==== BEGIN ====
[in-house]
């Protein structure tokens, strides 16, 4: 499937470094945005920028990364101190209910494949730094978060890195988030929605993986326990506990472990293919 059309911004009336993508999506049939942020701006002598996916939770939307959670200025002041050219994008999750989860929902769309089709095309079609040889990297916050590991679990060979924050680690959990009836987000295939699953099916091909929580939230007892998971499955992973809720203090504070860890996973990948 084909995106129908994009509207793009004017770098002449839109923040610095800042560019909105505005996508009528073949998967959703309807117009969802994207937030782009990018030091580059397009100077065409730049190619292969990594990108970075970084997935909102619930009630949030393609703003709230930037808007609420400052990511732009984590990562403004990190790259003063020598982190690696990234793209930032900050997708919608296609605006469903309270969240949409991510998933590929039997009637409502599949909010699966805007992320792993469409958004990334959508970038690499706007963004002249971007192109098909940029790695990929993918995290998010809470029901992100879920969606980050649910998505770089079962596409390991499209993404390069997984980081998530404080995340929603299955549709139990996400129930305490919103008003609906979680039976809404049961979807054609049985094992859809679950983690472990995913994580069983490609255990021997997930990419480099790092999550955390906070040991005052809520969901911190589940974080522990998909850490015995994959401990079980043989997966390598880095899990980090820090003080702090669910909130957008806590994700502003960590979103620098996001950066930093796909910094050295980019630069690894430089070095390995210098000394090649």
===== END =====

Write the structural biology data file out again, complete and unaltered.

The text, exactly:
[in-house]
């Protein structure tokens, strides 16, 4: 499937470094945005920028990364101190209910494949730094978060890195988030929605993986326990506990472990293919 059309911004009336993508999506049939942020701006002598996916939770939307959670200025002041050219994008999750989860929902769309089709095309079609040889990297916050590991679990060979924050680690959990009836987000295939699953099916091909929580939230007892998971499955992973809720203090504070860890996973990948 084909995106129908994009509207793009004017770098002449839109923040610095800042560019909105505005996508009528073949998967959703309807117009969802994207937030782009990018030091580059397009100077065409730049190619292969990594990108970075970084997935909102619930009630949030393609703003709230930037808007609420400052990511732009984590990562403004990190790259003063020598982190690696990234793209930032900050997708919608296609605006469903309270969240949409991510998933590929039997009637409502599949909010699966805007992320792993469409958004990334959508970038690499706007963004002249971007192109098909940029790695990929993918995290998010809470029901992100879920969606980050649910998505770089079962596409390991499209993404390069997984980081998530404080995340929603299955549709139990996400129930305490919103008003609906979680039976809404049961979807054609049985094992859809679950983690472990995913994580069983490609255990021997997930990419480099790092999550955390906070040991005052809520969901911190589940974080522990998909850490015995994959401990079980043989997966390598880095899990980090820090003080702090669910909130957008806590994700502003960590979103620098996001950066930093796909910094050295980019630069690894430089070095390995210098000394090649």